“In some parts of the world, students are going to school every day. It’s their normal life. But in other part of the world, we are starving for education... it's like a precious gift. It's like a diamond.” It was a diamond Malala Yousafzai was willing to risk her life for. This quote symbolizes the 157 million girls who go without access to education every year. Malala Yousafzai‘s heartbreaking story will change the hearts of those who take education for granted. Malala Yousafzai is a hero to girls all over. An idol. A bringer of peace and hope. A future for girls and boys having an equal education. Throughout this paper you will see a chronological account of Malala’s life, the problems and struggles she faced, and the accomplishment and contributions she has earned and given.
A Chronological Background Biography of Malala’s Life
Born into a country where girls don’t get an education, Mingora, Pakistan, in the country’s Swat Valley, Malala got to enjoy a scenic area. Swat Valley is northwest to the capital. She is born to a Pashtun (Afghan and/or Pakistani) family. She is named after a heroic woman in a folk tale who aided the Pakistani and Afghan people conquer the British people in 1880. July 12th, 1997 was the marvelous day, this great hero was born. Now though, she is studying in 9th grade and she is sixteen. Her father’s name is Ziauddin Yousafzai. In February of 2013 she was the youngest person ever to be nominated for a peace prize! She made a speech at the United Nations to mark her birthday. She has a dangerous reputation among the Taliban.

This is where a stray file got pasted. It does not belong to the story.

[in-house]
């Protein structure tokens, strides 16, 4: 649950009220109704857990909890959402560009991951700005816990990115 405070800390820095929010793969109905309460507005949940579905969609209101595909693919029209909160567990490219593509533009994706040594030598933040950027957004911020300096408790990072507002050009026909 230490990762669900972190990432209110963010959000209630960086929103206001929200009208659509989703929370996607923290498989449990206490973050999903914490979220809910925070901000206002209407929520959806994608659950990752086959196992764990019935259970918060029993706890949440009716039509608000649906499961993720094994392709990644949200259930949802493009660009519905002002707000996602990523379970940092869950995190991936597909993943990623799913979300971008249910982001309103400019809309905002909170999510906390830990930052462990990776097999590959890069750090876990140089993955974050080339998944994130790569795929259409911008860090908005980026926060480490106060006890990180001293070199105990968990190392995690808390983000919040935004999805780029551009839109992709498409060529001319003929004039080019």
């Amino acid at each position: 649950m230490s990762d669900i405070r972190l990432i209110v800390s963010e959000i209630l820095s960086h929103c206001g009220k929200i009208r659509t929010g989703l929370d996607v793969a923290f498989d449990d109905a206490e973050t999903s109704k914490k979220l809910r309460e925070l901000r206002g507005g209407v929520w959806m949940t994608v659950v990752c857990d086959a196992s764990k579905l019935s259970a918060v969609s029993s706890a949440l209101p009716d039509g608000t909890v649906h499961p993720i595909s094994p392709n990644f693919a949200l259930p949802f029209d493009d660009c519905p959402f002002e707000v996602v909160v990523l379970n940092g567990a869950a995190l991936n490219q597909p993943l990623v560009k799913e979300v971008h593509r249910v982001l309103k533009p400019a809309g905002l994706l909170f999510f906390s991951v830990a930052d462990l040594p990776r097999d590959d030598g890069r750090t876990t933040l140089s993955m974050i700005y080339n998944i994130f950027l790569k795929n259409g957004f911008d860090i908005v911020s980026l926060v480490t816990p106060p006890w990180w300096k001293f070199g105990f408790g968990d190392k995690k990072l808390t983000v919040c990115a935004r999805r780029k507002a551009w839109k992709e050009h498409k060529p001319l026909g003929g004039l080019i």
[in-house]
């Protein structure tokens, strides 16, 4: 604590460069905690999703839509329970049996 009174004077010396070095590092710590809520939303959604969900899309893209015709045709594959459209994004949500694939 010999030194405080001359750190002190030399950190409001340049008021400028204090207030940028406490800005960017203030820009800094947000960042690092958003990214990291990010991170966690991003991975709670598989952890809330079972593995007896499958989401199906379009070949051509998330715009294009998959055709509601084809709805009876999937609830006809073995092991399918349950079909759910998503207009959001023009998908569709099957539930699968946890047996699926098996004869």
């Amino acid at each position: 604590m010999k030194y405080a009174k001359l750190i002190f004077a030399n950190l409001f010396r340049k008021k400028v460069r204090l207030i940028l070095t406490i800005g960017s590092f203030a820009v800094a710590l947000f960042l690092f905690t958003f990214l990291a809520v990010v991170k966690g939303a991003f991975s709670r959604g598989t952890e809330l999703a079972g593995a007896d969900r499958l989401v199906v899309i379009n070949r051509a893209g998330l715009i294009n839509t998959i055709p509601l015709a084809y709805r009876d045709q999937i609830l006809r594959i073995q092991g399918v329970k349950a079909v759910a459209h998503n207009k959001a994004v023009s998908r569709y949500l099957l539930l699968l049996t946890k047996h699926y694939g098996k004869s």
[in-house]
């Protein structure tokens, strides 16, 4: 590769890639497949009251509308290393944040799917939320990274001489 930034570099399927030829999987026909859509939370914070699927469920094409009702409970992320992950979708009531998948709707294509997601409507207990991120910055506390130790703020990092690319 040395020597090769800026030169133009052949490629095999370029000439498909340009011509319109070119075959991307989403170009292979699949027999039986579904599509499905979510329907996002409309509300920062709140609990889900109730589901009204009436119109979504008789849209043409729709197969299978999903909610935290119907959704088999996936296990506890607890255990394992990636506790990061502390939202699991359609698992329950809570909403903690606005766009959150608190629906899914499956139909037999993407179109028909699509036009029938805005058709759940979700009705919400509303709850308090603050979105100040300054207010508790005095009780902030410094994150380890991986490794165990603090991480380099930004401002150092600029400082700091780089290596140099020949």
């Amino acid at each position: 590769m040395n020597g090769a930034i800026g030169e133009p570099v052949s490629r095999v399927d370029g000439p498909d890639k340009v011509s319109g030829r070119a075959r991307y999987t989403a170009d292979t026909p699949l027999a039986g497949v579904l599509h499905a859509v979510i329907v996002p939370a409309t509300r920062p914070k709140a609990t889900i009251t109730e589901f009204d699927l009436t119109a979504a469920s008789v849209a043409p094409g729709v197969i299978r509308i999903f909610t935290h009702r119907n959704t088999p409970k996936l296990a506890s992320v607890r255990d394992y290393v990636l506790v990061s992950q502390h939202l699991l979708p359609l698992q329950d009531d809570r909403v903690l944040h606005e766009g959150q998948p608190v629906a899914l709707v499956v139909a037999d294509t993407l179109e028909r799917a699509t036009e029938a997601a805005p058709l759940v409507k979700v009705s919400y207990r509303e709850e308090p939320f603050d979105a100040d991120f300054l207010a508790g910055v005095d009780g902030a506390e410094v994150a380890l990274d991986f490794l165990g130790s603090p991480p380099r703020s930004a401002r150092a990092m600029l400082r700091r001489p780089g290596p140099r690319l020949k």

By the time Malala was five, she had started her schooling at a private school for girls that her father had founded. It was called Khushal Public School. Ziauddin Yousafzai’s school was forced to close when the Taliban started threatening it. They closed the school in January of that following year. She says she wants to be a politician, but at the moment, her occupation is something entirely different. Her occupation at the moment is a children’s and women’s rights activist.
Eleven years at the time, Malala Yousafzai started writing a blog for BBC Urdu. She wrote under the pseudo name “Gul Makai”. The blog was started in 2009. Her ten week diary consisted of her views on education and the Taliban’s effect on her life. When a military operation was launched in May of 2009, Malala’s family left. Consequently the diary stopped. This was how her protest began. The New York Times newspaper filed a documentary on her during this time period.
The Problems and Struggles
Malala’s fearlessly spoke her disapproval of the Taliban. This earned her friends and foes. The Taliban had set forth a death threat against her and she learned about it at age fourteen. The day October 9th 2012 started out like any other. Malala went to school and took her finals, but that day left a huge mark in her advocacy for girl’s rights. On the way back, on a school...